Are You Prepared?: Compliance Programs for Health Care Providers Now Mandatory

April 2012 (No. 1)


The days of voluntary compliance plan adoption are rapidly drawing to a close. The Patient Protection and Affordable Care Act (PPACA), enacted on March 23, 2010, mandates that health care providers enrolled in Medicare and Medicaid adopt a health care compliance plan. Even if the Supreme Court throws out the entire PPACA, this provision is almost certain to be reenacted.

The relevant section of the PPACA, section 6401, specifically provides that health care providers must establish a compliance program that contains certain "core elements" as a condition of enrollment in government programs.

Under the PPACA, the Secretary of Health and Human Services (HHS), in consultation with the HHS Office of Inspector General (OIG), is required to define what are "core elements." HHS still has not issued regulations defining these "core elements," which will vary according to the type of health care provider. However, it is important to note that nursing facility providers are subject to section 6102 of the PPACA, which expressly provides eight required components for compliance programs. Nursing facility providers are also forewarned that HHS was required to issue regulations outlining additional requirements by March 23, 2012.1

Health care providers currently without compliance plans meeting the criteria in the Sentencing Guidelines should adopt programs as soon as possible. Compliance plans enable providers to avoid or mitigate the significant penalties associated with violations of existing health care regulations. Enforcement initiatives against health care providers are also ever-increasing, particularly with respect to Medicare Fraud. Further, the OIG has placed increased emphasis on compliance programs. This is evidenced by the recently released online podcast "Tips for Implementing an Effective Compliance Program" as well as the OIG's FY2012 Work Plan. The Work Plan identifies compliance-related action areas such as claim accuracy, review of nursing home incorporation of compliance plans into operations, and provider training.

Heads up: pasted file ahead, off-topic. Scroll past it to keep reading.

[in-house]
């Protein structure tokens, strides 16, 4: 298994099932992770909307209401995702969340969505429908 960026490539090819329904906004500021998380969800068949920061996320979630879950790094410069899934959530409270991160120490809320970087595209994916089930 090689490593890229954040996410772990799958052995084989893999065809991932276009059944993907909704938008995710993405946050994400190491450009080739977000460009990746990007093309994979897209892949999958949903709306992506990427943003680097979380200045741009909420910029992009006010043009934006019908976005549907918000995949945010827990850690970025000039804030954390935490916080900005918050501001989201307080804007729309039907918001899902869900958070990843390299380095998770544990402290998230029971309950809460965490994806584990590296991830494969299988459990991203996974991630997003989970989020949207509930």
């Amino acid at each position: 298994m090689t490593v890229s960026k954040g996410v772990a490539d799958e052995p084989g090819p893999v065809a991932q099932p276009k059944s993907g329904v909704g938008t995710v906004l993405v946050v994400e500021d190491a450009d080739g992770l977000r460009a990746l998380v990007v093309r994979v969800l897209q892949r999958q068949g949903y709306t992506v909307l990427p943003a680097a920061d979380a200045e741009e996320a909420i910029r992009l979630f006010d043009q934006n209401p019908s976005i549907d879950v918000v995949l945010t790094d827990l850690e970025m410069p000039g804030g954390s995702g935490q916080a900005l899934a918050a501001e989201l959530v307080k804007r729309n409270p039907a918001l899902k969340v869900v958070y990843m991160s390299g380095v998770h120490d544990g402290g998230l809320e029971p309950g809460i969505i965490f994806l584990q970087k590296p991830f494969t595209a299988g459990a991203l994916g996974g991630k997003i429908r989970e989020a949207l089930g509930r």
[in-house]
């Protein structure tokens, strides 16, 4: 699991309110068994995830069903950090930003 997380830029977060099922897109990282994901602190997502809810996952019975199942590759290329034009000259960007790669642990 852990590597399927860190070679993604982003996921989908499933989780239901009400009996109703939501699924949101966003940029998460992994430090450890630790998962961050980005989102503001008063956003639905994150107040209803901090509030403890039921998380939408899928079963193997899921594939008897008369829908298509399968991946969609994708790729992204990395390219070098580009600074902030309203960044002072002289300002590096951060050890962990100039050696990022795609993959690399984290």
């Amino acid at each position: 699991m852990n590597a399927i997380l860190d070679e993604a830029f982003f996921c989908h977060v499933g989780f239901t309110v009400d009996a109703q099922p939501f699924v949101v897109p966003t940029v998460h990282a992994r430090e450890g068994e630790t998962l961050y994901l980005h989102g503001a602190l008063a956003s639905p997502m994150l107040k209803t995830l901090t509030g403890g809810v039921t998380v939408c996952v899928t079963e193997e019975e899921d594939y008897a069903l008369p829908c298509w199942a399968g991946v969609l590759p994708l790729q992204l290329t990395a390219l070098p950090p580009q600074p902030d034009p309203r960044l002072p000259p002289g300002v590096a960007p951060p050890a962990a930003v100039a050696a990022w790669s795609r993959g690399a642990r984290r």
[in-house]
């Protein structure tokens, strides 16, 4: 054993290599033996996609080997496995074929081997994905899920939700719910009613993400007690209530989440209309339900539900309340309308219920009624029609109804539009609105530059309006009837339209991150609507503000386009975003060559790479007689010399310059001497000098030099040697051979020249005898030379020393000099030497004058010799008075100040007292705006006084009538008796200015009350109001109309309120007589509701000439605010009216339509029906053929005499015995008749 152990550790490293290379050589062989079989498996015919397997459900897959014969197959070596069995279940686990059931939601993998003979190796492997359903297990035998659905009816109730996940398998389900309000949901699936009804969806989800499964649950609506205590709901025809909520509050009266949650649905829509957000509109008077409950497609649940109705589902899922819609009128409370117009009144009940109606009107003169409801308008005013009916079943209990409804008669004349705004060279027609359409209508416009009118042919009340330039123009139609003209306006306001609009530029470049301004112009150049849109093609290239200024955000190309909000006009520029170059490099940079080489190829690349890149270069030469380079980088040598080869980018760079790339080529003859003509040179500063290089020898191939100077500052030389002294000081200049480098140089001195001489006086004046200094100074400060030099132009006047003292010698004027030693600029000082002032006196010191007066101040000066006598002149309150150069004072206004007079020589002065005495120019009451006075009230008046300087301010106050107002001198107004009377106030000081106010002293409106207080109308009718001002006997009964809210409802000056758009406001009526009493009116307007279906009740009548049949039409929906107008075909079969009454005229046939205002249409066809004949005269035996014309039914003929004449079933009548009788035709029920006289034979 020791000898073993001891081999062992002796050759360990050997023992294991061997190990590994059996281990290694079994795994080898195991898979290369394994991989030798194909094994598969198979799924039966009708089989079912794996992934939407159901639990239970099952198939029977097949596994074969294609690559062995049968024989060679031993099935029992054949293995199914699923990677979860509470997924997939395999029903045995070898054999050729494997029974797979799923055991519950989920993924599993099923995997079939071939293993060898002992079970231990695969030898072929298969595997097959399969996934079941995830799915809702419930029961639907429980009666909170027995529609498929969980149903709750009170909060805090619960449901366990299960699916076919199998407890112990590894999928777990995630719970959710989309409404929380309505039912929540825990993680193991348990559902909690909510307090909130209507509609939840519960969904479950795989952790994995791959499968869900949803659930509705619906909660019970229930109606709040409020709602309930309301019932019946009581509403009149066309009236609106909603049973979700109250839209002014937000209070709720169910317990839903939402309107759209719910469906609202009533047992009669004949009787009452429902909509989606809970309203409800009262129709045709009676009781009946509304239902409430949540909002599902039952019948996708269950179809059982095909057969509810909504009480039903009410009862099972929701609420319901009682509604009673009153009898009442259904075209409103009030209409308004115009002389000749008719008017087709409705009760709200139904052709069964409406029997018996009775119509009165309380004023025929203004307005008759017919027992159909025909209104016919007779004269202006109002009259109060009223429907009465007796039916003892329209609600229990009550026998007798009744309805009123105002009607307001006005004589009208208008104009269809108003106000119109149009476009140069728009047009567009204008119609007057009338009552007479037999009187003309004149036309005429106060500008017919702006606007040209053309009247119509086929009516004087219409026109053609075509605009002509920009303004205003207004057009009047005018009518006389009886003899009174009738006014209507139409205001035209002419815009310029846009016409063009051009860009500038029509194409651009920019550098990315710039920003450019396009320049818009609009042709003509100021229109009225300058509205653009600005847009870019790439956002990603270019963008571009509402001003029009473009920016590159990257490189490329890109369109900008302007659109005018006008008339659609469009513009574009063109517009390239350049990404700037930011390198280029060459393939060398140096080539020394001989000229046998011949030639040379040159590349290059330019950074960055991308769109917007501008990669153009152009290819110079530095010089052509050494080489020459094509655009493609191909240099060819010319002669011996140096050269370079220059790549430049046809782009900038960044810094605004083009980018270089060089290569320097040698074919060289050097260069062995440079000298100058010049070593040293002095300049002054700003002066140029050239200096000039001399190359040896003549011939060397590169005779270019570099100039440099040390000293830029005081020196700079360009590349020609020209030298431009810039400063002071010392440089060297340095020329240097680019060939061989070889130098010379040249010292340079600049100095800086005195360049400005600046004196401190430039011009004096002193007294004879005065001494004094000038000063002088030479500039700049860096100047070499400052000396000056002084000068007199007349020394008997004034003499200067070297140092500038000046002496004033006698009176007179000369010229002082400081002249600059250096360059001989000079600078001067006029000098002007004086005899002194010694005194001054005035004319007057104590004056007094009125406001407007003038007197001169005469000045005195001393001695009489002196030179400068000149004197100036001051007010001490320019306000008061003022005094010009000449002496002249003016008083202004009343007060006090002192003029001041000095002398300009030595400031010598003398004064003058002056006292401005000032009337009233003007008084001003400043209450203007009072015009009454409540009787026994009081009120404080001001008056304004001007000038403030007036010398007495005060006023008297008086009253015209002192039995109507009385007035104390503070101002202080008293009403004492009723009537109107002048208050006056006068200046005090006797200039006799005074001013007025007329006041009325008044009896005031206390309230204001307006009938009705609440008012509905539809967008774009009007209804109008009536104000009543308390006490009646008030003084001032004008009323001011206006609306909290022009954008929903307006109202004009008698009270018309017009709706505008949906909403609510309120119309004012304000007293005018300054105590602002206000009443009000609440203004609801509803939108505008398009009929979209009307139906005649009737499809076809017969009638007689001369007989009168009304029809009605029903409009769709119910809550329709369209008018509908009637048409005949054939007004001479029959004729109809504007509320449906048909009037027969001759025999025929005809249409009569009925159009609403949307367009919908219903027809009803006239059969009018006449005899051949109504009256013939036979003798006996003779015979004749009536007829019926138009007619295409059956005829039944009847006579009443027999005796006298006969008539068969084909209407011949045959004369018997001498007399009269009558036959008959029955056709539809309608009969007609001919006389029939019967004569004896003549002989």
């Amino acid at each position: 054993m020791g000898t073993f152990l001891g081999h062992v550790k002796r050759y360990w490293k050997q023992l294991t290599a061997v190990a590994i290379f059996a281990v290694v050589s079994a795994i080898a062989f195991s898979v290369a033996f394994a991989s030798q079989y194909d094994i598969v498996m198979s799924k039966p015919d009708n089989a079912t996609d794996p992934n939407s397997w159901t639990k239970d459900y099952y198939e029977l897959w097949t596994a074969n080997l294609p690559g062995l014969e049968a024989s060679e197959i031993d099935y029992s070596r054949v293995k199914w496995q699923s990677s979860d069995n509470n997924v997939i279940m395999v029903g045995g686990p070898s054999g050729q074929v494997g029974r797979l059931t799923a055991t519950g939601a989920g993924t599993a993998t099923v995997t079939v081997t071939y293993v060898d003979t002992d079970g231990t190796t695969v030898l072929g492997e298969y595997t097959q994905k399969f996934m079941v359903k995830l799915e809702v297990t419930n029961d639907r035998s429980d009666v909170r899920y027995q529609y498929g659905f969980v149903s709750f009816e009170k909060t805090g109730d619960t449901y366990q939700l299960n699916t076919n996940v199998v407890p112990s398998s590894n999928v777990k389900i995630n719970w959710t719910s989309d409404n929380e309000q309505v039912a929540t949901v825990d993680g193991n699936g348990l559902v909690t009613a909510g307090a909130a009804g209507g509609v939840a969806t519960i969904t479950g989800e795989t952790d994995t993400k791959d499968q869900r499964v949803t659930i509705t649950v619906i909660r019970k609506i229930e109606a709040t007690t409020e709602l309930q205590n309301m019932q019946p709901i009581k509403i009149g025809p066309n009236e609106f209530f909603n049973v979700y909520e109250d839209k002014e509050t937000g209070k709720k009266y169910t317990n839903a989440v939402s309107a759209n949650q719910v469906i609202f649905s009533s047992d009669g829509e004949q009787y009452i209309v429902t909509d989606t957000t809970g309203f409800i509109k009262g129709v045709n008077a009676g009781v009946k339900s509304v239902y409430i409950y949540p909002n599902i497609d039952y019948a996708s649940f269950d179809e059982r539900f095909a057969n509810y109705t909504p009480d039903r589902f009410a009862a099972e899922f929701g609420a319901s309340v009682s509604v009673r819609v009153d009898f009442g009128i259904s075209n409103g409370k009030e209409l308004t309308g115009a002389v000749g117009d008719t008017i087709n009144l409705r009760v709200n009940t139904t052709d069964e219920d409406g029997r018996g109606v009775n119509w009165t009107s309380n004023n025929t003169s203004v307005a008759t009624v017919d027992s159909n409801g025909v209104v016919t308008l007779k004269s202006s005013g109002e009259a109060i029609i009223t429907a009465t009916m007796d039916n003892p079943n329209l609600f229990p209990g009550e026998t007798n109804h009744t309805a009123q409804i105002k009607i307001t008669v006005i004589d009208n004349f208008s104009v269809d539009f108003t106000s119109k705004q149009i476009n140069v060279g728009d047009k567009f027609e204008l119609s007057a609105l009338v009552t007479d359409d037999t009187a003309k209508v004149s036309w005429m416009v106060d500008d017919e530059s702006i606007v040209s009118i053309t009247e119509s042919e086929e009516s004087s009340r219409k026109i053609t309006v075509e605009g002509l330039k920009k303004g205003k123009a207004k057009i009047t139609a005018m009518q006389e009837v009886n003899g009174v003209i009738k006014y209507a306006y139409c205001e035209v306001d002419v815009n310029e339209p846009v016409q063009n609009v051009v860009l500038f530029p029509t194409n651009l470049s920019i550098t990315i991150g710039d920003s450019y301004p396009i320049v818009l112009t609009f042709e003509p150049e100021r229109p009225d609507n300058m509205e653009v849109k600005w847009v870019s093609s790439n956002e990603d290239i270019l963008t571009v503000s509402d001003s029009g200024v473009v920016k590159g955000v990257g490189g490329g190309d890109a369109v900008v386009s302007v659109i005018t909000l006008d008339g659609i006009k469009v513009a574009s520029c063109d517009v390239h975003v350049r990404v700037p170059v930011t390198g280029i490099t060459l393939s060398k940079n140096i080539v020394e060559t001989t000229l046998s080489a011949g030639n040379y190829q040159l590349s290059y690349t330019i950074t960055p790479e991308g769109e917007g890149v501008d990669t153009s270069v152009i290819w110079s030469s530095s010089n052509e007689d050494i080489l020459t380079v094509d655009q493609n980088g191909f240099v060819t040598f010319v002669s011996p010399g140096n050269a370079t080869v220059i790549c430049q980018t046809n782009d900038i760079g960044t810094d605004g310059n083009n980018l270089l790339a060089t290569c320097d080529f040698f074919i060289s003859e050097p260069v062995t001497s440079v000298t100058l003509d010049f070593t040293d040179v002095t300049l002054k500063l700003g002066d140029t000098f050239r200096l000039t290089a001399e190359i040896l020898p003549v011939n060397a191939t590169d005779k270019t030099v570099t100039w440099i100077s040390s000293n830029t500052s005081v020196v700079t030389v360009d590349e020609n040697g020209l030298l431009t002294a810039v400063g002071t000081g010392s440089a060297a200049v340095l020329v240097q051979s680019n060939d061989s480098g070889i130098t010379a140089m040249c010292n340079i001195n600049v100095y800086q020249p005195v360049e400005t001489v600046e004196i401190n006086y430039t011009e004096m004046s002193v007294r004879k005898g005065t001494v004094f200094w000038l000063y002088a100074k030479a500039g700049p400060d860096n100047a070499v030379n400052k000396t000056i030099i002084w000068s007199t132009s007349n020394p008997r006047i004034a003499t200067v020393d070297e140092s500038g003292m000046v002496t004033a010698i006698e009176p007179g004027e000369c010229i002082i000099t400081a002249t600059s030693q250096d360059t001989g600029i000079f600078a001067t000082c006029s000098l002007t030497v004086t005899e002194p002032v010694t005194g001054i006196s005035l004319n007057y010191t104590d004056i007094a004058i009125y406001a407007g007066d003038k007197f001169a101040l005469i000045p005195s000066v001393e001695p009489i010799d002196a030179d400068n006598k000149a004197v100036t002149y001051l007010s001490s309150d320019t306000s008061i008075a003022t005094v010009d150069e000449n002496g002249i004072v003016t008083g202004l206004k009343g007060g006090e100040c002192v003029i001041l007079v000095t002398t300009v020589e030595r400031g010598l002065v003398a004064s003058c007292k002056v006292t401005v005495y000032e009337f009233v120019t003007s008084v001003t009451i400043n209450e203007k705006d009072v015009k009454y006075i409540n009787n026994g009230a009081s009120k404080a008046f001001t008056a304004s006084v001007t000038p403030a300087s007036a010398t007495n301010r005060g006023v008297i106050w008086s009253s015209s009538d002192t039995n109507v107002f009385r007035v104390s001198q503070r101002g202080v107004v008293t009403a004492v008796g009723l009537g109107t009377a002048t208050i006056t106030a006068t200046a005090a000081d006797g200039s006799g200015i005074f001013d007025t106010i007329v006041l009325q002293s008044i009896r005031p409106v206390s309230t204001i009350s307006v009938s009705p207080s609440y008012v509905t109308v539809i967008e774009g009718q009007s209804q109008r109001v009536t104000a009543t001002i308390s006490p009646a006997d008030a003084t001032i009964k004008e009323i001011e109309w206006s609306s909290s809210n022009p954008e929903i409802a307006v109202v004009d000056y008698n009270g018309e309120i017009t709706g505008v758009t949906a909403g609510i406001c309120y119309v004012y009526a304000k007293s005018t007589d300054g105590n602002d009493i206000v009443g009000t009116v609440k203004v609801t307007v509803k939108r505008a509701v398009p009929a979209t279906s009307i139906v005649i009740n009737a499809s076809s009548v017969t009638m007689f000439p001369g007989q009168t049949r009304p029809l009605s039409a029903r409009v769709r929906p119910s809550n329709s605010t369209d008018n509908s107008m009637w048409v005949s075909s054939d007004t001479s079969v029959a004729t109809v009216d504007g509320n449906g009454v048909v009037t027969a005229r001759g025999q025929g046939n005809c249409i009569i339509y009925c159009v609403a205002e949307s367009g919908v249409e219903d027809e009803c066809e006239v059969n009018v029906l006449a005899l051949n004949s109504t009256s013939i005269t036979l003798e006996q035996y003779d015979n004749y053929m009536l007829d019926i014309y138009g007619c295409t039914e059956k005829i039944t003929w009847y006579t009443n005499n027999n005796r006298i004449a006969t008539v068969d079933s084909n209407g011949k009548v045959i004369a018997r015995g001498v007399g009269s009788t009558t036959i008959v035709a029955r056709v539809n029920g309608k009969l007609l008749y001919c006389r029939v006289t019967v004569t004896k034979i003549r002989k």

Even without official identification of "core elements" for compliance plans, it is doubtful that HHS will stray from previously issued guidance materials2 or PPACA section 6102 in its regulations for other types of providers. Section 6102 and OIG guidance materials consistently cite the following as basic elements for inclusion in provider compliance programs:

  • Establishment of written compliance policies and procedures and distribution to employees.
  • Designation of a specific individual or individuals to monitor compliance (i.e., compliance officer and/or compliance committee).
  • Commitment to conducting formal training and education programs.
  • Development of internal system for communication of suspected compliance violations.
  • Commitment to auditing and monitoring to evaluate compliance and identify potential problematic areas.
  • Maintenance of disciplinary policies which are consistently enforced.
  • Development of process for investigation of suspected violations and reporting to the government and law enforcement authorities when necessary.

Health care providers which have yet to adopt compliance plans should utilize these elements as the foundation for their new programs.

If you have not yet established a compliance plan or if you have questions regarding whether your compliance plan meets the criteria of the HHS or the Sentencing Guidelines, please contact Nicholas C. Harbist, Esquire.

  1. At this writing, the HHS had not issued these regulations.
  2. See, e.g., OIG Compliance Program for Individual and Small Group Physician Practices, 65 Fed. Reg. 59434 (Oct. 5, 2000); Publication of the OIG Compliance Program Guidance for Hospitals, 63 Fed. Reg. 8987 (Feb. 23, 1998); Department of Health and Human Services-Centers for Medicare & Medicaid Services, Compliance Program Guidance for Medicare Fee-For-Service Contractors (March 2005).

Notice: The purpose of this newsletter is to review the latest developments which are of interest to clients of Blank Rome LLP. The information contained herein is abridged from legislation, court decisions and administrative rulings and should not be construed as legal advice or opinion, and is not a substitute for the advice of counsel.